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paramour

[par-uh-moo r]
See more synonyms for paramour on Thesaurus.com
noun
  1. an illicit lover, especially of a married person.
  2. any lover.
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Origin of paramour

1250–1300; Middle English, from the phrase par amour by or through love < Old French
Dictionary.com Unabridged Based on the Random House Unabridged Dictionary, © Random House, Inc. 2018

Examples from the Web for paramour

Contemporary Examples

Historical Examples

  • The king himself now asserts it was because he had tried to seduce his paramour.

    Cyropaedia

    Xenophon

  • It is so easy to punish the woman, and yet it is not proved that she was worse than her paramour.

    Broken Bread

    Thomas Champness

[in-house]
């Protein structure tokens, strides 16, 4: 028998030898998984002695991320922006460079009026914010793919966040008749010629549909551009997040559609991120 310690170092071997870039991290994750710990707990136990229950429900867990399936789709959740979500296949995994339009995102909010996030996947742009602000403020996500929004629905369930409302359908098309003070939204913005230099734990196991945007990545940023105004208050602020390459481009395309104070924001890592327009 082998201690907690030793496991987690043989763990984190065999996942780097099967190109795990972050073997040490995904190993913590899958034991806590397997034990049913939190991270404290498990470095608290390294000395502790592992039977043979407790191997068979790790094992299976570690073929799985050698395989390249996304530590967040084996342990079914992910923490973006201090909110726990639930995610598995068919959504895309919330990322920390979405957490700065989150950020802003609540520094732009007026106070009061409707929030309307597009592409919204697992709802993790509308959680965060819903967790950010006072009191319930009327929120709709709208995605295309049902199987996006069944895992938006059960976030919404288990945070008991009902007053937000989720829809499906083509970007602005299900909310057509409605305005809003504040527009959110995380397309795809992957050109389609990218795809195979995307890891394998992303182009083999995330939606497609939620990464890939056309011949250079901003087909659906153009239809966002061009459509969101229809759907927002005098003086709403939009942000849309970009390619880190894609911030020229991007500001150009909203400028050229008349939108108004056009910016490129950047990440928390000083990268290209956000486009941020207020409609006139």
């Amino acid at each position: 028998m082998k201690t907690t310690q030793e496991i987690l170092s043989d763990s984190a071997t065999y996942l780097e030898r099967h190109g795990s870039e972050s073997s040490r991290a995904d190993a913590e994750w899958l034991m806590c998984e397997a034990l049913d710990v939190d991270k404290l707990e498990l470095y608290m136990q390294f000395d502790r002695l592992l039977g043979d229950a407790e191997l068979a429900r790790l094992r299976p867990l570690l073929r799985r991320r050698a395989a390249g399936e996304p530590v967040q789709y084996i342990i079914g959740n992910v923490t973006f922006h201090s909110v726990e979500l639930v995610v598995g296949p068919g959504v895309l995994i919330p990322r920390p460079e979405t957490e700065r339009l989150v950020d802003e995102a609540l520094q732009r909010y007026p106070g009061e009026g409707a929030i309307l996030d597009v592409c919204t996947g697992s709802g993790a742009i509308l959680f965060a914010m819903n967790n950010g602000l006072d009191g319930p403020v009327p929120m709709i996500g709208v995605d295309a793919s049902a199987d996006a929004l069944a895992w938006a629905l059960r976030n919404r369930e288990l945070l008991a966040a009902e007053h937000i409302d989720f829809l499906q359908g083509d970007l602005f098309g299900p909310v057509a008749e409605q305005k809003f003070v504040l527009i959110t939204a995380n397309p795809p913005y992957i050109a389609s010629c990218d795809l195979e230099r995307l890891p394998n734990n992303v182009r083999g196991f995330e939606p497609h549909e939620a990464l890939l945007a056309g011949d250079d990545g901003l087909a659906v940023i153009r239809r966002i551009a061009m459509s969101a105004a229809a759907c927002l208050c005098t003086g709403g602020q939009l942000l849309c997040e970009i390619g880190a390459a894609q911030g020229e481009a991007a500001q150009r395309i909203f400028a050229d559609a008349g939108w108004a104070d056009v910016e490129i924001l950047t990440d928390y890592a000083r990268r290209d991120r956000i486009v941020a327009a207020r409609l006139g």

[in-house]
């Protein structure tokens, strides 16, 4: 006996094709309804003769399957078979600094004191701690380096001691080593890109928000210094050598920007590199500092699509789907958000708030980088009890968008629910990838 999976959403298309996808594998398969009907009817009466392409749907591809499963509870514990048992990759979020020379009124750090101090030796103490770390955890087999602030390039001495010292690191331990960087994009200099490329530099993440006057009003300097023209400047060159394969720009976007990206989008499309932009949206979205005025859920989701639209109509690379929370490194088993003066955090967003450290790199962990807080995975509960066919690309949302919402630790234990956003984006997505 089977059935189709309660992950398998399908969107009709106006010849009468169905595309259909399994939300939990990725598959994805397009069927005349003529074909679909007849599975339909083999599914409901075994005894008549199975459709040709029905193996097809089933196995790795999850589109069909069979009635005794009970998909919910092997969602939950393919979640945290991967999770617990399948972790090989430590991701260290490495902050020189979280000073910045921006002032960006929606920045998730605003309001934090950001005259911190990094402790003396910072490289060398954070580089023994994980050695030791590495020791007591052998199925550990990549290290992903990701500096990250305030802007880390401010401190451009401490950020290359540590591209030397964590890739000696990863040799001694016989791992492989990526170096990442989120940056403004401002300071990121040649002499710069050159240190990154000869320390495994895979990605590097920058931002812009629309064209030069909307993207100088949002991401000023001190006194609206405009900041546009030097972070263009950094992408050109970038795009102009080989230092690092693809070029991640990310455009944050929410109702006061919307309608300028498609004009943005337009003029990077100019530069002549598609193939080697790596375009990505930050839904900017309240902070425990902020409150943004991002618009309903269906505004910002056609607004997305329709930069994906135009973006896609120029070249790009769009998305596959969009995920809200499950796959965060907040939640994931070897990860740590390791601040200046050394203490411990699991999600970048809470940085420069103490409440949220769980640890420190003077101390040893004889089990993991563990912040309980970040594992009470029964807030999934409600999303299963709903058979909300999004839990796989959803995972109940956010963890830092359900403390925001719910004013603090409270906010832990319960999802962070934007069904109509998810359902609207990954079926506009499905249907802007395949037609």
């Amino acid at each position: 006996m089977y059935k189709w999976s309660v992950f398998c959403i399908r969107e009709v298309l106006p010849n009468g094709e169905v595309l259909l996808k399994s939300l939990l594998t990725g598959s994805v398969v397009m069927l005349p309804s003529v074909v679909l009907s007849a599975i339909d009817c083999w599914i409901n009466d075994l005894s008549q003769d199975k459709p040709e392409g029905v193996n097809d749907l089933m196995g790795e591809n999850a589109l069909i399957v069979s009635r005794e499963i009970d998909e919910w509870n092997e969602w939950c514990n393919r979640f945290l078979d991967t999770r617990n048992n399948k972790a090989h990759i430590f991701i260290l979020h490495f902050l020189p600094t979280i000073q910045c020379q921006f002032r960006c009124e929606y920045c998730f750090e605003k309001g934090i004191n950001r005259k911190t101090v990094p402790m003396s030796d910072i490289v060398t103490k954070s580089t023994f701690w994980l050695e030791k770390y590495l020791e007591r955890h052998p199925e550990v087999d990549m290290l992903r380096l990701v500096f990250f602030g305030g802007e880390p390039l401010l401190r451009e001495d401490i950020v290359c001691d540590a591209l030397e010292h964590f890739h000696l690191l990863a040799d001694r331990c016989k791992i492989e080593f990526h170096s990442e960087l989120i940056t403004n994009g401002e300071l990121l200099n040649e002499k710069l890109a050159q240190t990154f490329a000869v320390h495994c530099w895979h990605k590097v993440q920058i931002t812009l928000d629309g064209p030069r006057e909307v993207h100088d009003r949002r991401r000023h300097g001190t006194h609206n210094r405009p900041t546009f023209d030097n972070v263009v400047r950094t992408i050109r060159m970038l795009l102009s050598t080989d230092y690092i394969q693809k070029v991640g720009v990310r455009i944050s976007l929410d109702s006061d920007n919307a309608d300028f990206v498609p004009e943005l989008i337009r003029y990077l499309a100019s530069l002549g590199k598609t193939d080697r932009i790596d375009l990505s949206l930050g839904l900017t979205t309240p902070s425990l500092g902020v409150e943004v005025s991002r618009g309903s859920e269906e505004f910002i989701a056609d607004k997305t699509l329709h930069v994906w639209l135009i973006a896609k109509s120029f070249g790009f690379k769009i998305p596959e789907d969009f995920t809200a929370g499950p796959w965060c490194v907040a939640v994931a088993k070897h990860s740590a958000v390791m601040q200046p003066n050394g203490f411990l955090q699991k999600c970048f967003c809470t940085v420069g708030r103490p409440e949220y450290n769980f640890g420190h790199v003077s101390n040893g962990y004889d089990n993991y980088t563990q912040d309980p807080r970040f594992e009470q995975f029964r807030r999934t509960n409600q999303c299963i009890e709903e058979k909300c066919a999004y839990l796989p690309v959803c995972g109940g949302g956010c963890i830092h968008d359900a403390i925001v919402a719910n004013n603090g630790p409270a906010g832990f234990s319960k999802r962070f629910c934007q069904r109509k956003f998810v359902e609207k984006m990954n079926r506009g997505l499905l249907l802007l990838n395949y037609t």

• How can you be the paramour type if you refuse to fall in love foolishly?

    The Perfectionists

    Arnold Castle

  • I deduced he was her paramour, husband or close relative, perhaps a brother.

  • For some months she enjoyed with her paramour all for which she had sighed in her home.

    Paul Clifford, Complete

    Edward Bulwer-Lytton


British Dictionary definitions for paramour

paramour

noun
  1. mainly derogatory a lover, esp an adulterous woman
  2. an archaic word for beloved (def. 2)
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Word Origin

C13: from Old French, literally: through love
Collins English Dictionary - Complete & Unabridged 2012 Digital Edition © William Collins Sons & Co. Ltd. 1979, 1986 © HarperCollins Publishers 1998, 2000, 2003, 2005, 2006, 2007, 2009, 2012

Word Origin and History for paramour

n.

c.1300, noun use of adverbial phrase par amour (c.1300) "passionately, with strong love or desire," from Anglo-French and Old French par amour, from accusative of amor "love," from amare "to love" (see Amy). Originally a term for Christ (by women) or the Virgin Mary (by men), it came to mean "darling, sweetheart" (mid-14c.) and "mistress, concubine, clandestine lover" (late 14c.).

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Online Etymology Dictionary, © 2010 Douglas Harper